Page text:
Canada Day events planned
In 2019, we celebrate much the same way, with a tug of war, funny face contest, greasy pole climb, egg toss, races and lots more.
— Barkerville curatorial staff
Canada Day activities can be enjoyed in a number of ways and places.
The multicultural personality of Canada, the foundation of inclusion and cultureblending, is what leads the celebrations at the most popular of the local events for Canada’s birthday. Canada Day In The Park happens at Lheidli T’enneh Memorial Park with music and dancing at the Kiwanis Bandshell, informational booths and a broad array of international food vendors around the grassy grounds, plenty of wild free-form joy at the playground and Rotaract Waterspray Park, plus endless activities and interests at Exploration Place and the Little Prince railroad rides.
It finishes with a fireworks display at 11 p.m. – all for families, all for free.
North of the city about 30 minutes, you’ll find a more rustic form of national celebration. Historic Huble Homestead hosts Dominion Day each July 1.
Take a trip to the past and celebrate Canada’s birthday the old-fashioned way at the city’s living museum with pioneer farmhouse, barns, general store, post office blacksmith shop, fish drying camp and much more.
Enjoy heritage demonstrations and music throughout the day, and take part in the Dominion Day festivities by joining in pioneer games and races, eating contests, a special Canadian treasure hunt, and crafts.
Join the parade across the site and afterwards enjoy a free piece of birthday cake, then kick back and relax with a hot meal from the barbecue.
Admission by donation (recommended $10 for this event).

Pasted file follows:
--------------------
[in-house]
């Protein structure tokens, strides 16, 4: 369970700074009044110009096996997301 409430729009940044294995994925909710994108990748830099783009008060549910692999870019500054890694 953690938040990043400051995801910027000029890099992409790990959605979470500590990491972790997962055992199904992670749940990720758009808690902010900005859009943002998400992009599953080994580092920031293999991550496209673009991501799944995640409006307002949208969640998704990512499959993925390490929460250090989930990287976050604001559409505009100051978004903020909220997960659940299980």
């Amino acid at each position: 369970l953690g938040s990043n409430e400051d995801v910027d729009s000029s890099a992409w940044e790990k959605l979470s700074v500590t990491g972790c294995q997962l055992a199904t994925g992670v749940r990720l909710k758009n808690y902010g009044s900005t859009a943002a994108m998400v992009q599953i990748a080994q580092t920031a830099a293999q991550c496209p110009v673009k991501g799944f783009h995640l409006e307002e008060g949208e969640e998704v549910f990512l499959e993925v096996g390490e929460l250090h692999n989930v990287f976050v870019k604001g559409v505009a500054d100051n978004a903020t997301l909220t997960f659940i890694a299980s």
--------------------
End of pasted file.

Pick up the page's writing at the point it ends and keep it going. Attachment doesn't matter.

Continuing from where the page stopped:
For a gold rush dose of pioneering fun, head down to Barkerville on July 1. It’s actually the first place to ever celebrate Dominion Day, and they did it before B.C. was part of the national confederation.
“Just past midnight on July 1, 1868, the Dominion of Canada’s first anniversary, Barkerville citizens launched their own version of a 21 gun salute,” explained Barkerville curatorial staff. “Cannons were in short supply, so black powder charges were detonated between stacked anvils, providing a loud and raucous start to Canada’s inaugural birthday party. A full slate of activities followed throughout the day and long into the evening, capped off with a fireworks display.
“In 2019, we celebrate much the same way, with a tug of war, funny face contest, greasy pole climb, egg toss, races and lots more. Scotiabank sponsors a giant cake, and the House Hotel hosts an evening of entertainment, dancing and refreshments.”
An even older institution in the area also has a Canada Day celebration.
Founded in 1806 by Simon Fraser, the national historic site of Fort St. James is on the brow of a view of Stuart Lake and wrapped in the ancient arms of Indigenous cultures that still operate in the modern context today.
“Travel back to 1896 when wealth was measured in fur pelts and salmon, the natural bounty bartered by the Carrier First Nations and European fur traders at Fort St. James,” said Parks Canada staff.
“Tour Canada’s largest collection of wooden buildings faithfully restored to the fur trade era. Spend the night in the historic Murray house warmed by a wood stove and memories of the family who lived here more than a century ago.”
The July 1 celebrations start with an
8 a.m. pancake breakfast then on through a slate of activities like a parade, live entertainment, kids crafts, magic show, hoola hoop demonstration, and more.